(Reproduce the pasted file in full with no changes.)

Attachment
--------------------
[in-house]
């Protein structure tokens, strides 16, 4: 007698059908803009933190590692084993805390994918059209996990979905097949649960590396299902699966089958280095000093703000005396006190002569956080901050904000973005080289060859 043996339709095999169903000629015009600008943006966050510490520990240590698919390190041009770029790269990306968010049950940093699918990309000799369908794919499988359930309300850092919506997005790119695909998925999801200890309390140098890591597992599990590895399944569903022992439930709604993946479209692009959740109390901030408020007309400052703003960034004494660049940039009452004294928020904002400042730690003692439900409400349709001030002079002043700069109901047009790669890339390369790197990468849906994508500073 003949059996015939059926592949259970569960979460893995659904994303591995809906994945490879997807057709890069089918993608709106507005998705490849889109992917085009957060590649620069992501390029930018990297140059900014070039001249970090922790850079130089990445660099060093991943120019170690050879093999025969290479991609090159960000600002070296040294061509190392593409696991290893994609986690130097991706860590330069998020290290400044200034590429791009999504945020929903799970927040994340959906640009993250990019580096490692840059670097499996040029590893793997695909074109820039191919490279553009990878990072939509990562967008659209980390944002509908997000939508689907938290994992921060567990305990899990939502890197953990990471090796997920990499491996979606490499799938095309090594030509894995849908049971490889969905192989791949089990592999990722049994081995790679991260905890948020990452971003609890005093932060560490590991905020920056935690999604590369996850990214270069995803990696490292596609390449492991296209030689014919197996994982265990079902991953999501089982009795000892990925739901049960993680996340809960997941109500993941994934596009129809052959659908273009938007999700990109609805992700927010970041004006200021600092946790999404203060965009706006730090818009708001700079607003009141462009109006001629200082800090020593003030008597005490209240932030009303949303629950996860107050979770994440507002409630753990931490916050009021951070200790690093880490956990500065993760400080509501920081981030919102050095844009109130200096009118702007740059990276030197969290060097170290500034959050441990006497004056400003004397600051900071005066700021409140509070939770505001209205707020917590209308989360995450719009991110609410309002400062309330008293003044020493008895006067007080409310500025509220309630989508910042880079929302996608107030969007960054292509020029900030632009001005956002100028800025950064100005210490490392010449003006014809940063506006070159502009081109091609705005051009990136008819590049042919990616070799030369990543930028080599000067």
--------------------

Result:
[in-house]
């Protein structure tokens, strides 16, 4: 007698059908803009933190590692084993805390994918059209996990979905097949649960590396299902699966089958280095000093703000005396006190002569956080901050904000973005080289060859 043996339709095999169903000629015009600008943006966050510490520990240590698919390190041009770029790269990306968010049950940093699918990309000799369908794919499988359930309300850092919506997005790119695909998925999801200890309390140098890591597992599990590895399944569903022992439930709604993946479209692009959740109390901030408020007309400052703003960034004494660049940039009452004294928020904002400042730690003692439900409400349709001030002079002043700069109901047009790669890339390369790197990468849906994508500073 003949059996015939059926592949259970569960979460893995659904994303591995809906994945490879997807057709890069089918993608709106507005998705490849889109992917085009957060590649620069992501390029930018990297140059900014070039001249970090922790850079130089990445660099060093991943120019170690050879093999025969290479991609090159960000600002070296040294061509190392593409696991290893994609986690130097991706860590330069998020290290400044200034590429791009999504945020929903799970927040994340959906640009993250990019580096490692840059670097499996040029590893793997695909074109820039191919490279553009990878990072939509990562967008659209980390944002509908997000939508689907938290994992921060567990305990899990939502890197953990990471090796997920990499491996979606490499799938095309090594030509894995849908049971490889969905192989791949089990592999990722049994081995790679991260905890948020990452971003609890005093932060560490590991905020920056935690999604590369996850990214270069995803990696490292596609390449492991296209030689014919197996994982265990079902991953999501089982009795000892990925739901049960993680996340809960997941109500993941994934596009129809052959659908273009938007999700990109609805992700927010970041004006200021600092946790999404203060965009706006730090818009708001700079607003009141462009109006001629200082800090020593003030008597005490209240932030009303949303629950996860107050979770994440507002409630753990931490916050009021951070200790690093880490956990500065993760400080509501920081981030919102050095844009109130200096009118702007740059990276030197969290060097170290500034959050441990006497004056400003004397600051900071005066700021409140509070939770505001209205707020917590209308989360995450719009991110609410309002400062309330008293003044020493008895006067007080409310500025509220309630989508910042880079929302996608107030969007960054292509020029900030632009001005956002100028800025950064100005210490490392010449003006014809940063506006070159502009081109091609705005051009990136008819590049042919990616070799030369990543930028080599000067």